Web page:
The Pine Barrens League

The Pine Barrens League, part 4: Battling doubt and the Middle East

Editor’s note: For your offseason pleasure, PSP is happy to present a multi-part fiction series entitled The Pine Barrens League. In part four, with events outside of the team threatening, will Schnauzer be able to  remain focused on the game at hand? Look for each new installment on Monday mornings through the end of January.

Anne gave me the cold shoulder before the game. The last time she did that we broke up for a few months. And if that wasn’t enough, Knees told me that if we were caught “aiding and abetting” gambling, we would be committing a federal crime. There was also a chance I would be charged for Kel’s death. Add the fact that the heavy field over the last two games had taken a toll on our bodies (I couldn’t walk for two days after the first game), and I was slowly starting the think the unthinkable: if I would just give up the game, all those problems would be solved instantly.


Our van stopped behind the main building of a nicely decorated small Catholic School that was closed for the holidays. Turf! We were all relieved to find a regular field with straight lines and no rabbit holes. The field’s lights weren’t on because that would have alarmed the people in the area. Instead big glowing orbs were placed around the field like giant lanterns.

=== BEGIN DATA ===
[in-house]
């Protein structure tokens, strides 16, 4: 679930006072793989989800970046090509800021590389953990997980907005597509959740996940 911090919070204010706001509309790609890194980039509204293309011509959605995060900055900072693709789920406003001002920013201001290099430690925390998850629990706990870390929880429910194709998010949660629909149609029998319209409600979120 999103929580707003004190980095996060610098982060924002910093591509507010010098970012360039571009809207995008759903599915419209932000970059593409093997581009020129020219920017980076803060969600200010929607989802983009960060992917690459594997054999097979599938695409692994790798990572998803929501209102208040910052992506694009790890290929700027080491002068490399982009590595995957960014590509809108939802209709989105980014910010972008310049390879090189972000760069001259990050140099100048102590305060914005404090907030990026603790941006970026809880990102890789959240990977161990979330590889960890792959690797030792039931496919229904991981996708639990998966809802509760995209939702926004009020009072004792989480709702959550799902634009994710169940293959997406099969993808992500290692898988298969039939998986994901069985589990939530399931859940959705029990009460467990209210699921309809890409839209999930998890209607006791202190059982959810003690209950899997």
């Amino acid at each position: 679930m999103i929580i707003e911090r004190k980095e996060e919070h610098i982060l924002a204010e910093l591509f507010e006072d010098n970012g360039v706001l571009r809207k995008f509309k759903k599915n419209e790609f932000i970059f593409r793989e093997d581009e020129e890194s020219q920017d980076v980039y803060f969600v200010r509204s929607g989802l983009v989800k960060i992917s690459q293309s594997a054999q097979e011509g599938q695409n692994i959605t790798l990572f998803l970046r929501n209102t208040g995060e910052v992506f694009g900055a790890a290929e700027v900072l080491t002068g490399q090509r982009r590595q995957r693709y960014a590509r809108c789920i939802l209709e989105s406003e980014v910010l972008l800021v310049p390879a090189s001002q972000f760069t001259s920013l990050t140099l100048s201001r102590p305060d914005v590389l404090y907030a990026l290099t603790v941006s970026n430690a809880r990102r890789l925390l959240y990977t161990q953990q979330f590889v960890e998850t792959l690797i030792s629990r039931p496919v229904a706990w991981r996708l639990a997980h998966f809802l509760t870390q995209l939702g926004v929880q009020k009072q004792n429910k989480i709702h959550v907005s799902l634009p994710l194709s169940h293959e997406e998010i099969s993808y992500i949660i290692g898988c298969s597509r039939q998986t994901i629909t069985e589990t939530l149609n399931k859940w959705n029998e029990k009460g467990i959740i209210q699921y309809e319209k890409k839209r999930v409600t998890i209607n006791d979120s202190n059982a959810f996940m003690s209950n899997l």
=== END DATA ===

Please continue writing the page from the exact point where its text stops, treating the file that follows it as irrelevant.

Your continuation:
When we arrived there was a huge party going across the field behind the bleachers. I tried to look for moving bodies, but it was hard to distinguish them in the weird light. I was hoping to catch a glimpse of the lady in white, but she was nowhere to be seen.

“What’s on you mind?” Win suddenly stood behind me, he lit a cigarette.

I didn’t want to tell him  I wanted to give up the game, so I went to the next best thing, the existential question. “Why are we doing this coach?”

He took a long drag from his cigarette and looked up into the sky. “Did you read Chris McDougall’s book? Born to Run?” I shook my head. “He says that we, Homo sapiens, are engineered to catch our prey running, in groups. My coach, back in the day, would release a hare in the middle off the field and tell us to drive it into the goal. It took us a few attempts, but we did it. We do this,” he emphasized the word while gesturing at the field, “because we are wired to do this.”

He pointed with both hands at his skull. “We are the keepers of an ancient trade. If, for some reason, we have to rely on our own physical bodies again to gather food, we will survive.” He looked up at the sky again. “Imagine, two hundred thousand years ago, two competing tribes trying to catch a deer. The strategies they developed are still in use—amazing, don’t you think?” He flicked his cigarette into the dirt, away from the field. He looked at me with a triumphant smile on his face. He put his left arm around my shoulder, “See it,” he said, pointing with his right hand. “If you work as group you can beat any team in this world. Remember, it’s easier to keep the hare away than pushing it in the opposite goal.”